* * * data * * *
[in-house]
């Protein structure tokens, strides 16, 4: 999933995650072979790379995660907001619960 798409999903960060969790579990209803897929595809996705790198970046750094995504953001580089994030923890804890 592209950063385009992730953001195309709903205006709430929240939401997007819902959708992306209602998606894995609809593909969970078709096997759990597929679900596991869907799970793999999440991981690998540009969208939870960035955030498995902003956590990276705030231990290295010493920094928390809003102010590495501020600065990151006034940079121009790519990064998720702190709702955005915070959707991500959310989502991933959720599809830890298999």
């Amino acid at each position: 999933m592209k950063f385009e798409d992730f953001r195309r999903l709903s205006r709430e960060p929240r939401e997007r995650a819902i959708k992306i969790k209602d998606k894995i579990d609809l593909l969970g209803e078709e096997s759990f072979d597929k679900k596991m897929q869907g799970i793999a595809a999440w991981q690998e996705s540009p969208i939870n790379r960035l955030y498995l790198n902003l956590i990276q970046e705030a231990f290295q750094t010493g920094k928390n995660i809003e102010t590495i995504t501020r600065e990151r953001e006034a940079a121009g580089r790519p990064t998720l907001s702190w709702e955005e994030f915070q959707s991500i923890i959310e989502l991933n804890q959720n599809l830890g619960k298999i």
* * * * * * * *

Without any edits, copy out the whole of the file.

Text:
[in-house]
């Protein structure tokens, strides 16, 4: 999933995650072979790379995660907001619960 798409999903960060969790579990209803897929595809996705790198970046750094995504953001580089994030923890804890 592209950063385009992730953001195309709903205006709430929240939401997007819902959708992306209602998606894995609809593909969970078709096997759990597929679900596991869907799970793999999440991981690998540009969208939870960035955030498995902003956590990276705030231990290295010493920094928390809003102010590495501020600065990151006034940079121009790519990064998720702190709702955005915070959707991500959310989502991933959720599809830890298999």
């Amino acid at each position: 999933m592209k950063f385009e798409d992730f953001r195309r999903l709903s205006r709430e960060p929240r939401e997007r995650a819902i959708k992306i969790k209602d998606k894995i579990d609809l593909l969970g209803e078709e096997s759990f072979d597929k679900k596991m897929q869907g799970i793999a595809a999440w991981q690998e996705s540009p969208i939870n790379r960035l955030y498995l790198n902003l956590i990276q970046e705030a231990f290295q750094t010493g920094k928390n995660i809003e102010t590495i995504t501020r600065e990151r953001e006034a940079a121009g580089r790519p990064t998720l907001s702190w709702e955005e994030f915070q959707s991500i923890i959310e989502l991933n804890q959720n599809l830890g619960k298999i």